IN 1934, a young British historian published his first book, The Italian Problem in European Diplomacy, 1847–1849. In it, he announced that a nation’s foreign policy “is based upon a series of assumptions, with which statesmen have lived since their earliest years and which they regard as so axiomatic as hardly to be worth stating.” It was the duty of the historian, he wrote, “to clarify these assumptions and to trace their influence upon the course of every-day policy.”
By that apodictic verdict A. J. P. Taylor, who soon became one of the greatest British historians of the past century, meant realpolitik, which he believed was the true motor of international relations, with moralism serving at best as a pious smokescreen for a battle for power, or, as he put it in the title of one of his best books, for the struggle for mastery in Europe. Since then, realpolitik has had its ups and downs, both in Britain and America. In the late 1930s, for example, it became a convenient excuse among much of the British aristocracy for doing nothing in the face of Nazi terror and aggression, but, then again, it also underlay Winston Churchill’s declaration that he would sup with the devil to defeat Hitler, which is what he did in forming a wartime alliance with Stalin. Now that this elastic term is once again coming back into vogue, it is worth taking up Taylor’s challenge again.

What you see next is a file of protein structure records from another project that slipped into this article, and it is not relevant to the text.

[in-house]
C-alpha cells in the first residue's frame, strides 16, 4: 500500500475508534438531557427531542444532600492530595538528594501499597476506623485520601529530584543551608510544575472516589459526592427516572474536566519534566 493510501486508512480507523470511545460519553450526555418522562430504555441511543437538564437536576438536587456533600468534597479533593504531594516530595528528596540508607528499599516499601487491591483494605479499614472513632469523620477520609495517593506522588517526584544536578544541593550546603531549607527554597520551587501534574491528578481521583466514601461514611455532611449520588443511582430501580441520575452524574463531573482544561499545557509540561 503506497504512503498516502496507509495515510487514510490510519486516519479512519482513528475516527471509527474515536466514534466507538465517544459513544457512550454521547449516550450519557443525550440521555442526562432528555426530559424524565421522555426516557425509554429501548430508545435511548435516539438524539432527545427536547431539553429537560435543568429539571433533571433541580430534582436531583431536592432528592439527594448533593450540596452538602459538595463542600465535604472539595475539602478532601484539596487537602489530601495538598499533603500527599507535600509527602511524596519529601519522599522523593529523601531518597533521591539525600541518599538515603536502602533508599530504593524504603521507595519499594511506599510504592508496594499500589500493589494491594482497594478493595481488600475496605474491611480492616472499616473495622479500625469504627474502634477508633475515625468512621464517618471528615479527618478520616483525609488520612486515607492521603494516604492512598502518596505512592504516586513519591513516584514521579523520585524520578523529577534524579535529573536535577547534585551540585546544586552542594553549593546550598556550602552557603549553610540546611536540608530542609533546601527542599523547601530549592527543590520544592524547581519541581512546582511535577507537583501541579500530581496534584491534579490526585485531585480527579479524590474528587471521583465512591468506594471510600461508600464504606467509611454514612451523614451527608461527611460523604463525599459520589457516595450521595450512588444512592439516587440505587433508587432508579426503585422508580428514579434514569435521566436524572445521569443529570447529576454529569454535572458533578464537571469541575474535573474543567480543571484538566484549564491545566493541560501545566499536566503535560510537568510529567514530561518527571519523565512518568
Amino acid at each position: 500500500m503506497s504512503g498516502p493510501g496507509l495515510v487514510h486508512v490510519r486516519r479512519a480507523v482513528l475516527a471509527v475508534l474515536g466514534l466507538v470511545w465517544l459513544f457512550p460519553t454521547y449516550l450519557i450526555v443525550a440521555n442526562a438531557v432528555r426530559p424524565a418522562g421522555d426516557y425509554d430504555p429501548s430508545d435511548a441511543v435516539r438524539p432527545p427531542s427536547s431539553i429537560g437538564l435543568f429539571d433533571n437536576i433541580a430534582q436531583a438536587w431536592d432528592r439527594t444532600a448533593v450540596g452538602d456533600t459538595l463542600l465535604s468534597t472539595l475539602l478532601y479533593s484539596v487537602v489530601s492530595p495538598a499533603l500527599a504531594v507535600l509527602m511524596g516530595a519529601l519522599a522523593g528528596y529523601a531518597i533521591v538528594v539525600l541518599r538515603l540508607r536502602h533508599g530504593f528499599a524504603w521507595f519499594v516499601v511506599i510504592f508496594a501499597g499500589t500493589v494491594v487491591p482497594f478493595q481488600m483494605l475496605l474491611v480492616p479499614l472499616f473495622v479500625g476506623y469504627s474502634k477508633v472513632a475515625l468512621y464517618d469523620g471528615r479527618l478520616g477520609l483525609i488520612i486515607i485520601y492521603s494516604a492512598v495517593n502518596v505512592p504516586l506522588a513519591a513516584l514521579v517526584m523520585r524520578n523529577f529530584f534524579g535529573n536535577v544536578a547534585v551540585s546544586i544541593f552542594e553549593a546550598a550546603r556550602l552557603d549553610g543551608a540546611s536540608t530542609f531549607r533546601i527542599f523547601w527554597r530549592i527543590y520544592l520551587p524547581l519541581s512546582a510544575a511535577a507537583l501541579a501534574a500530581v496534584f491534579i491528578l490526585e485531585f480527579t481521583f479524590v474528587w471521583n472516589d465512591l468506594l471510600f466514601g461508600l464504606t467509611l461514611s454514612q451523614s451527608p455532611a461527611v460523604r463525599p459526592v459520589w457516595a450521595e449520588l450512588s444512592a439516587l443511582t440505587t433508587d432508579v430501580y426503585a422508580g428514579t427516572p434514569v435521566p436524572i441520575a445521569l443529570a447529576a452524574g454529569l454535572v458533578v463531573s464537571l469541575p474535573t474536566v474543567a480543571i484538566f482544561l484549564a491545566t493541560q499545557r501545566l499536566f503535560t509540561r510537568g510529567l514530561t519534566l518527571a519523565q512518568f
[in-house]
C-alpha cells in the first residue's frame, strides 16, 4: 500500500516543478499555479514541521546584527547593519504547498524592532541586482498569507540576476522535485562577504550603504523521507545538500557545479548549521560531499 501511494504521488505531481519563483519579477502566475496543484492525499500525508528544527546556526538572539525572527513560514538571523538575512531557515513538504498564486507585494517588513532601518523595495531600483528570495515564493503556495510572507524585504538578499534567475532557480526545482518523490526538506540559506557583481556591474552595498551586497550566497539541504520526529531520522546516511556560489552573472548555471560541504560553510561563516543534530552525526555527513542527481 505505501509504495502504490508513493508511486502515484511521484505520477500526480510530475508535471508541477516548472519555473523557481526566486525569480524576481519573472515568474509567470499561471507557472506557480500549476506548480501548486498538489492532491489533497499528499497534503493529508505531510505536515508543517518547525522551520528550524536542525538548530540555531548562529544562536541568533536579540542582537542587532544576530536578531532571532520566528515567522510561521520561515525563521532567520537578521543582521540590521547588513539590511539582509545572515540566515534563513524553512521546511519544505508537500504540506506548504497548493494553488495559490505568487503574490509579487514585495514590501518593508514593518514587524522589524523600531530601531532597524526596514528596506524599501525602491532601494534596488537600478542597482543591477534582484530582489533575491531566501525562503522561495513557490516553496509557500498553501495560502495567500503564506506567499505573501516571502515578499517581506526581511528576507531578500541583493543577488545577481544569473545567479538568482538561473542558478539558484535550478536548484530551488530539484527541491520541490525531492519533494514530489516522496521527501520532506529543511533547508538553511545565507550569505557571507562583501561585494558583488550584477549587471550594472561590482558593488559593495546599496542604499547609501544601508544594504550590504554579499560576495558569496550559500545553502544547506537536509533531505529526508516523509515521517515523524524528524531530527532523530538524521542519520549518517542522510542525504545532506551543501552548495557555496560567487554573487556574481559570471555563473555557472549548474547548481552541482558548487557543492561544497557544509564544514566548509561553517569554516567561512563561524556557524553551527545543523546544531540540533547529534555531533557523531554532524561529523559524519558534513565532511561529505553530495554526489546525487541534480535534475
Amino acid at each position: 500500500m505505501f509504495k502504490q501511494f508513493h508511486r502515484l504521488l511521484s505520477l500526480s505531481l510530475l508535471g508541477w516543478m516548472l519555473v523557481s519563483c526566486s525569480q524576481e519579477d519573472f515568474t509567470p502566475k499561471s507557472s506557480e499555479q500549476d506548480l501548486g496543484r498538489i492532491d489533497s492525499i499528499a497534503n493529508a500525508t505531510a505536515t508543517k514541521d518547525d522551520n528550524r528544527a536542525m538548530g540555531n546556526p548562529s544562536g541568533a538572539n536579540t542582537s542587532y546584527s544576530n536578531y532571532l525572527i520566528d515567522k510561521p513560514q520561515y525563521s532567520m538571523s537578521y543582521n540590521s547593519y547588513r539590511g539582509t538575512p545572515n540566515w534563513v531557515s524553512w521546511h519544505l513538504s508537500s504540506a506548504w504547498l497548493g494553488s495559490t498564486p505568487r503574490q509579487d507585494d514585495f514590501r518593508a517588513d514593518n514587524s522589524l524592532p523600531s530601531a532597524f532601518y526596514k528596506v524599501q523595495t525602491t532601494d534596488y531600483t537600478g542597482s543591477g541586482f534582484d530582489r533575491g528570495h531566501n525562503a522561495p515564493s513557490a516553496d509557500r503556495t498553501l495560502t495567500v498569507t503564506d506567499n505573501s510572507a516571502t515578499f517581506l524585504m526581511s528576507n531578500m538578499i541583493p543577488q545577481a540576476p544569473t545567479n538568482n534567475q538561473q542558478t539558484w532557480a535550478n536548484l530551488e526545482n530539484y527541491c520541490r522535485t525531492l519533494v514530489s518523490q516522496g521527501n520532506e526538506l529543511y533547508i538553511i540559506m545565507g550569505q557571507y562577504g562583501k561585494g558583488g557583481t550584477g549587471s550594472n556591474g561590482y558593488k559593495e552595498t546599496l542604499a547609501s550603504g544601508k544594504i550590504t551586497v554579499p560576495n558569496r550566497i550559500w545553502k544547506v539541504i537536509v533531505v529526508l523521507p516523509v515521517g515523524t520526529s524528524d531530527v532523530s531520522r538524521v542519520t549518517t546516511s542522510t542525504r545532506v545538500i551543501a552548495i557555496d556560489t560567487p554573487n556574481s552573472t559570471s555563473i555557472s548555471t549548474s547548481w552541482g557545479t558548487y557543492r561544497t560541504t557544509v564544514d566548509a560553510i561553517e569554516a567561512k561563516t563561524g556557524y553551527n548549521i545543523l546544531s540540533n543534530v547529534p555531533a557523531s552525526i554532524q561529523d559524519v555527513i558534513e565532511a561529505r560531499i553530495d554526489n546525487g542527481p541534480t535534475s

John currently holds the Henry A. Kissinger Chair in Foreign Policy and International Relations at the John W. Kluge Center of the Library of Congress. Bew is a reader in history and foreign policy at the War Studies Department at King’s College London.